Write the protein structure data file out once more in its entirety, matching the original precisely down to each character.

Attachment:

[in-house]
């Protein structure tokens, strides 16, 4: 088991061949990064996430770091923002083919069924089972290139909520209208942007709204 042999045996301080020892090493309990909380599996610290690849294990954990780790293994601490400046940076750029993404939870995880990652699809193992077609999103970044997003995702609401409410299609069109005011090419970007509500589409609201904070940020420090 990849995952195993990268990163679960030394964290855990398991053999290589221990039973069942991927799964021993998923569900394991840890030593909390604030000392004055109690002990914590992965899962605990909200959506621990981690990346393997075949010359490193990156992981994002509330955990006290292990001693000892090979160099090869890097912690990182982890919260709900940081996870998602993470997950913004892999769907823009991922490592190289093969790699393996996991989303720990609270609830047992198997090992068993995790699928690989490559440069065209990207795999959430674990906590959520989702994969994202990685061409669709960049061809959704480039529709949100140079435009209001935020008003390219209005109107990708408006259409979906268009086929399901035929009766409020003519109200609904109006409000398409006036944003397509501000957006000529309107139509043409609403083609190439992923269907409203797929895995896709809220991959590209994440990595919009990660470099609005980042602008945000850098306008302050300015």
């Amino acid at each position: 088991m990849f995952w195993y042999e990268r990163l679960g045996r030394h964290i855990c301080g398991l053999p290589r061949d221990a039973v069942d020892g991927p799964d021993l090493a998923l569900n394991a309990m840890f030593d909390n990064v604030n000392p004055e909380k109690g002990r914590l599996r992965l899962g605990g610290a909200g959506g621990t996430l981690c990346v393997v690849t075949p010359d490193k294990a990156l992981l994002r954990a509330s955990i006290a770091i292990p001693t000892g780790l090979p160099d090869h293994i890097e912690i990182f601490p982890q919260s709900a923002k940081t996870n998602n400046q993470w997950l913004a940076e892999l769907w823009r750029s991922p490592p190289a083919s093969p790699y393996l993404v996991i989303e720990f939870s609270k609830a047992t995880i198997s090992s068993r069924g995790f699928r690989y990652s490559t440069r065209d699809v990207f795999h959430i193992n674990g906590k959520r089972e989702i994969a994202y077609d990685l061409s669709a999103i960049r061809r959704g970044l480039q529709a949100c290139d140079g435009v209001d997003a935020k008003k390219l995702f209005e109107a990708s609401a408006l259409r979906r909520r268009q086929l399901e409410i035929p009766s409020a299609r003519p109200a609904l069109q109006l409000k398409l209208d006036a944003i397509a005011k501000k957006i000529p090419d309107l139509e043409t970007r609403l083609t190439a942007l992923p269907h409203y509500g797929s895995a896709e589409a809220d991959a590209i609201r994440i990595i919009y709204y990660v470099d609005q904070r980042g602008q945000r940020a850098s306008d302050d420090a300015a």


[in-house]
């Protein structure tokens, strides 16, 4: 088991061949990064996430770091923002083919069924089972290139909520209208942007709204 042999045996301080020892090493309990909380599996610290690849294990954990780790293994601490400046940076750029993404939870995880990652699809193992077609999103970044997003995702609401409410299609069109005011090419970007509500589409609201904070940020420090 990849995952195993990268990163679960030394964290855990398991053999290589221990039973069942991927799964021993998923569900394991840890030593909390604030000392004055109690002990914590992965899962605990909200959506621990981690990346393997075949010359490193990156992981994002509330955990006290292990001693000892090979160099090869890097912690990182982890919260709900940081996870998602993470997950913004892999769907823009991922490592190289093969790699393996996991989303720990609270609830047992198997090992068993995790699928690989490559440069065209990207795999959430674990906590959520989702994969994202990685061409669709960049061809959704480039529709949100140079435009209001935020008003390219209005109107990708408006259409979906268009086929399901035929009766409020003519109200609904109006409000398409006036944003397509501000957006000529309107139509043409609403083609190439992923269907409203797929895995896709809220991959590209994440990595919009990660470099609005980042602008945000850098306008302050300015």
């Amino acid at each position: 088991m990849f995952w195993y042999e990268r990163l679960g045996r030394h964290i855990c301080g398991l053999p290589r061949d221990a039973v069942d020892g991927p799964d021993l090493a998923l569900n394991a309990m840890f030593d909390n990064v604030n000392p004055e909380k109690g002990r914590l599996r992965l899962g605990g610290a909200g959506g621990t996430l981690c990346v393997v690849t075949p010359d490193k294990a990156l992981l994002r954990a509330s955990i006290a770091i292990p001693t000892g780790l090979p160099d090869h293994i890097e912690i990182f601490p982890q919260s709900a923002k940081t996870n998602n400046q993470w997950l913004a940076e892999l769907w823009r750029s991922p490592p190289a083919s093969p790699y393996l993404v996991i989303e720990f939870s609270k609830a047992t995880i198997s090992s068993r069924g995790f699928r690989y990652s490559t440069r065209d699809v990207f795999h959430i193992n674990g906590k959520r089972e989702i994969a994202y077609d990685l061409s669709a999103i960049r061809r959704g970044l480039q529709a949100c290139d140079g435009v209001d997003a935020k008003k390219l995702f209005e109107a990708s609401a408006l259409r979906r909520r268009q086929l399901e409410i035929p009766s409020a299609r003519p109200a609904l069109q109006l409000k398409l209208d006036a944003i397509a005011k501000k957006i000529p090419d309107l139509e043409t970007r609403l083609t190439a942007l992923p269907h409203y509500g797929s895995a896709e589409a809220d991959a590209i609201r994440i990595i919009y709204y990660v470099d609005q904070r980042g602008q945000r940020a850098s306008d302050d420090a300015a």